Kerpow! Batman tussles with guards in bid to visit activist

British actor Christian Bale manhandled at checkpoint during film promotion tour

Los Angeles

There was no Hollywood ending when Christian Bale got into a battered van, drove eight hours into the Chinese countryside, and boldly attempted to peer behind the country's version of the iron curtain.

Instead, the Batman star found himself pushed, roughed up and sent on his way by plainclothes policemen anxious to prevent him paying homage to a local human rights activist.

Bale, who is in China to promote his new film, The Flowers of War, had taken a CNN television crew to the home of Chen Guangcheng, a blind lawyer who has been under house arrest since his release from prison last year.

Video of the attempted morale-boosting visit shows Bale, through an interpreter, asking guards to let him on to the property. They decline, refusing to identify themselves or offer an explanation.

The Welsh-born actor responds by asking: "Why can't I visit this free man?" He gets no response, save for the odd shove. As they frogmarch him away, the burly security team sporadically attempt to grab cameras from his colleagues.

"All I really wanted to do was to shake the man's hand, and say thank you, and tell him what an inspiration he is," he complains during footage of his retreat.

The incident, which was widely shared on the internet yesterday, leaves the Chinese authorities with a tricky public relations problem. The Flowers of War, about the Rape of Nanking in 1937, is jointly financed by US producers and the state-owned Bank of China. It has been proudly promoted by the Chinese government. Filmed partly in English and partly in Chinese, it is the country's official entry for best Foreign Language Film at February's Oscars.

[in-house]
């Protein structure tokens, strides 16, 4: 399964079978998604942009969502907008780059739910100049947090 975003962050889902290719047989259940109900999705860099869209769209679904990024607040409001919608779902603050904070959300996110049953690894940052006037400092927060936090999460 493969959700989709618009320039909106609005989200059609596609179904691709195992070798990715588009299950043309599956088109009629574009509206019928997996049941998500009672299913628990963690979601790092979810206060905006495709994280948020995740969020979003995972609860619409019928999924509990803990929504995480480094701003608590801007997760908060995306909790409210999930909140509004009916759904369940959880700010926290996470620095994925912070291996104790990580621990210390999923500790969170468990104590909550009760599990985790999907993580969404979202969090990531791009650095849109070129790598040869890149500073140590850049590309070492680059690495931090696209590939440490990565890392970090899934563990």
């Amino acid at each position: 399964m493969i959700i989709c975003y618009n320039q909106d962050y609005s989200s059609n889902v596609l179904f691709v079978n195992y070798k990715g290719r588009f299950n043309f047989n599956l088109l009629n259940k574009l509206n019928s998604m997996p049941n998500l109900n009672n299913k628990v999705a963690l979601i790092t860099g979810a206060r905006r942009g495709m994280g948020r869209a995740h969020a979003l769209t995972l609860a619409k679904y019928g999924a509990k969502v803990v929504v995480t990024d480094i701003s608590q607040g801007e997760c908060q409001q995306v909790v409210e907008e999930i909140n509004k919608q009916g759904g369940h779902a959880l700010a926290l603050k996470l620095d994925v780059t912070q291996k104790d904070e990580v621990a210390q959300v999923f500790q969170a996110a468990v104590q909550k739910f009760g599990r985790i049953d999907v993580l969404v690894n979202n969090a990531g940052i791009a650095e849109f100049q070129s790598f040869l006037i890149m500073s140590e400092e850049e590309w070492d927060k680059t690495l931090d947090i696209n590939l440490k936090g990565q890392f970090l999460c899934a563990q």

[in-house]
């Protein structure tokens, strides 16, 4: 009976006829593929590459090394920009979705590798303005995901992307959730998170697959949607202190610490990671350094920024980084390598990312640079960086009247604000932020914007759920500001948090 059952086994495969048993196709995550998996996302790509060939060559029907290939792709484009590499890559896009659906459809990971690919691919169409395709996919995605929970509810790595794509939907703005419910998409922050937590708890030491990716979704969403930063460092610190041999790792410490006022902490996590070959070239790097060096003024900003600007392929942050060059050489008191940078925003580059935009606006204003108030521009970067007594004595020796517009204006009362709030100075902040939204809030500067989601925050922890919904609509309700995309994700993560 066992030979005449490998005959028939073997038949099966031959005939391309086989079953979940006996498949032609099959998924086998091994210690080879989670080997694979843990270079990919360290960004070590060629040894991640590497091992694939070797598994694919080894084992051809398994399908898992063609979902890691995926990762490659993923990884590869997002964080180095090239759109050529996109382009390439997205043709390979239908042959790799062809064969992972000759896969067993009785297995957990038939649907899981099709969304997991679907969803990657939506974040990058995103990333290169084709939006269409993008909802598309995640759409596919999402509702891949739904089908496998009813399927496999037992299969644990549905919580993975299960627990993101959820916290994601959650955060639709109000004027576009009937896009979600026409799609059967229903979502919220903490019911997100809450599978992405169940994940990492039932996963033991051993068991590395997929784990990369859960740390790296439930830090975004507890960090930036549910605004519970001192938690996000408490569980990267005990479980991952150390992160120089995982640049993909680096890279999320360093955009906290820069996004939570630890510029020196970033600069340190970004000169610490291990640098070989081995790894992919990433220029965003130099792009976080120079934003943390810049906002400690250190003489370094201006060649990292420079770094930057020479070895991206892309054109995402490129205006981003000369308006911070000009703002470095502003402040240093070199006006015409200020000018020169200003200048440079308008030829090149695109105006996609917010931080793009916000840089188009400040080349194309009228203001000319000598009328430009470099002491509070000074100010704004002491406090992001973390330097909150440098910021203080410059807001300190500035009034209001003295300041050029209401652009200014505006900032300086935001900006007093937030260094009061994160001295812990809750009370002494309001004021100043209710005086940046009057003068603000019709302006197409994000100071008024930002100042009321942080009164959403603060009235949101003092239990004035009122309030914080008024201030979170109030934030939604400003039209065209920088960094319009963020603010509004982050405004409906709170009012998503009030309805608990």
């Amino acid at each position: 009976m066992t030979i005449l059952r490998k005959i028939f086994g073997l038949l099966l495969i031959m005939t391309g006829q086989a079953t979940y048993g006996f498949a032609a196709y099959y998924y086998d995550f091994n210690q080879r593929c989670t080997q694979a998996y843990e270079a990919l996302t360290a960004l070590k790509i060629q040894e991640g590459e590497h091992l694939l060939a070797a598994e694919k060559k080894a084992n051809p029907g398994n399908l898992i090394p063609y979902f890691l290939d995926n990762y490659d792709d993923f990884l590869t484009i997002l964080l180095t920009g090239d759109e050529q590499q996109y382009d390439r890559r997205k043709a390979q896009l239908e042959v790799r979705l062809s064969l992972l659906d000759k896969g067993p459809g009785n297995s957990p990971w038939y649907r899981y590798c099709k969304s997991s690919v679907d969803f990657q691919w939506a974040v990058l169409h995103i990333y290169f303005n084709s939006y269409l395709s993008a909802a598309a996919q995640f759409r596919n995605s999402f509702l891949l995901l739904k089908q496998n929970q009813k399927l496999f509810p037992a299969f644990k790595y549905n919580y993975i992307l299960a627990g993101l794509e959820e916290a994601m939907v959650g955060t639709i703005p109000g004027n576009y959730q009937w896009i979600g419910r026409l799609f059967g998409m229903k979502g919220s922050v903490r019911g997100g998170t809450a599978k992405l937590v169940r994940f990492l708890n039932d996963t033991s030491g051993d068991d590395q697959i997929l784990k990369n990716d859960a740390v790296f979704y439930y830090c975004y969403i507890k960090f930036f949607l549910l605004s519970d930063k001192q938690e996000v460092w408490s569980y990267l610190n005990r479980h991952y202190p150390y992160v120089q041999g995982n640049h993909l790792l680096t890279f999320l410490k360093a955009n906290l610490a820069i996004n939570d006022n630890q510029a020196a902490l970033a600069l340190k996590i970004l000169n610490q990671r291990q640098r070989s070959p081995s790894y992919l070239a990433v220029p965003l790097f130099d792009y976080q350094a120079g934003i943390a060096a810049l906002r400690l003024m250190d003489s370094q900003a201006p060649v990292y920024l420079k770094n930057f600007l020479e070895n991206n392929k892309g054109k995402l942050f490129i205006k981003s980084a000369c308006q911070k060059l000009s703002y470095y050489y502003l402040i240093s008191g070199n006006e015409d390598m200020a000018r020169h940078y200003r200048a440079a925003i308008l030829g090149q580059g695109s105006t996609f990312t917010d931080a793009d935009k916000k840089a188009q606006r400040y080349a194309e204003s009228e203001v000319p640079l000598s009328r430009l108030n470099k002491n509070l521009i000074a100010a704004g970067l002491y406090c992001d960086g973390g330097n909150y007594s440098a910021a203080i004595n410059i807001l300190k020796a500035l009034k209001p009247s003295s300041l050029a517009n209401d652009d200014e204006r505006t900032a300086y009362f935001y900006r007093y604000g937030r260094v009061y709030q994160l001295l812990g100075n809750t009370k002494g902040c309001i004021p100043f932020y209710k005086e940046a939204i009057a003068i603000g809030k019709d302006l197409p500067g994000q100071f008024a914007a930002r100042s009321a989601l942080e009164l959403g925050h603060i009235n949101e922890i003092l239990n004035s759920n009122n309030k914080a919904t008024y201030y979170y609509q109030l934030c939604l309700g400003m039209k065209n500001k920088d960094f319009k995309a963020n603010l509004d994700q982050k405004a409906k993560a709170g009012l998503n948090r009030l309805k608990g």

On paper, it is supposed to showcase the potentially lucrative nature of collaborations between the film industries of the two countries. By securing local funding, Hollywood studios can bypass laws which at present allow them to import just 20 overseas films a year into Chinese cinemas.

But even before this week's incident, controversy was already swirling around The Flowers of War. An adaptation of the novel The 13 Women of Nanjing by Yan Geling, it offers a condemnatory portrayal of the Japanese, and on the red carpet at the film's premiere, Bale was forced to grapple with questions about whether it represents pro-Chinese propaganda.

His decision to pay a visit to Mr Chen offers a rebuttal to those accusations – perhaps his intention. A blind former masseur and self-taught lawyer, Mr Chen has long advocated against forced abortions under China's one-child policy.

In 2006, Mr Chen was sentenced to four years in prison for disrupting traffic during a protest. Since his release, he has been confined to his home and prevented from receiving visitors.

Bale, an occasionally volatile former child star who struck fame in Empire of the Sun and won an Oscar last year for The Fighter, insisted he was "not being brave" by grappling with the authorities. "The local people who are trying to visit Chen, and being beaten up and detained for it, you know, I want to support what they're doing. It doesn't come naturally to me, but this was just a situation when I said I can't look the other way."

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